Cookie business on the risePublished 8:17pm Tuesday, October 16, 2012
It didn’t take long for Marianne Christy to find out the maximum amount of cookies she could create in one day.
One-hundred dozen — or 1,200 — is how many the Edwardsburg small business owner, made, baked and delivered on a Monday in early September, a month after expanding Christy’s Bakery & Produce from her home to a shared commercial kitchen.
“It took us (my husband and I) about six or seven hours,” she said, “but it was a good thing because we had the opportunity to take a good look at our process.”
Christy began by selling baked goods at local farmer’s markets years ago but jumped into the retail market when she began utilizing the Niles Entrepreneurial & Culinary Incubator in August.
Her cookies are being sold in four Michiana locations.
“At the beginning, I didn’t have a clue this is what I could grow into — I never thought about the number — but I am comfortable with where I’m at right now,” she said.
The biggest challenge Christy has faced has nothing to do with making cookies. Christy had to get over the fear of convincing stores to order and sell her cookies.
“It is one thing to sell face to face with customer… it is another thing to walk into a store that doesn’t know you or your product and get an order from them,” she said.
“I remember that first time I got an order. After that, I was like I can do this and go anywhere now. It will be scary, but I can do it.”
Christy has yet to be turned down.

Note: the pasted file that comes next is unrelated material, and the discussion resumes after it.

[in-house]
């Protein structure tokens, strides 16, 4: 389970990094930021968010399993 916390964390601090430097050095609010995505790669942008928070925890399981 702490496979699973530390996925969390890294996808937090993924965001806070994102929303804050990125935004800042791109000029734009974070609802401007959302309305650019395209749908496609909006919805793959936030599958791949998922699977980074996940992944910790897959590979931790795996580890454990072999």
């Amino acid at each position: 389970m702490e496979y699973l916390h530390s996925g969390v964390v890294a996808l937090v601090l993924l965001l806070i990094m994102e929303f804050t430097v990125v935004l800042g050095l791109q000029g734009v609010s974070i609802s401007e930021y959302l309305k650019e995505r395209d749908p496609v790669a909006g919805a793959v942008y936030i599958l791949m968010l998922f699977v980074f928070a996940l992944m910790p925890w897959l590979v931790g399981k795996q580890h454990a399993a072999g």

The Garden Patch (Mishawaka, Ind.) began selling her “just plain organic” cookies in August, while Apple Valley (Mishawaka) came on in September, Down to Earth (Granger, Ind.) in October and Roseland Organics (Dowagiac) this past weekend.
Christy also sells at the Purple Porch Co-op (South Bend, Ind.), Granger Farmers Market and French Market in Niles (when in season).
Christy’s goal is to grow at a comfortable pace, adding about one new business a month.
She bakes and delivers her cookies every Monday with the help of her husband.
She said she bakes an average of around 50 dozen cookies a week, although the size of orders fluctuate.
If business continues to grow, Christy said she would need to hire a part-time person to help with the baking. That would require her receiving a commitment from a store to order a certain amount of cookies each week, she said.
“We’d be hiring a cookie scooper,” she said.
Christy’s next challenge is finding a better way to transport her baked goods from the kitchen to the store. She has turned to the online funding platform, kickstarter.com, to raise money to purchase a trailer. Her project is called “in knead of more space.” People have pledged nearly $900 toward the $3,855 project so far.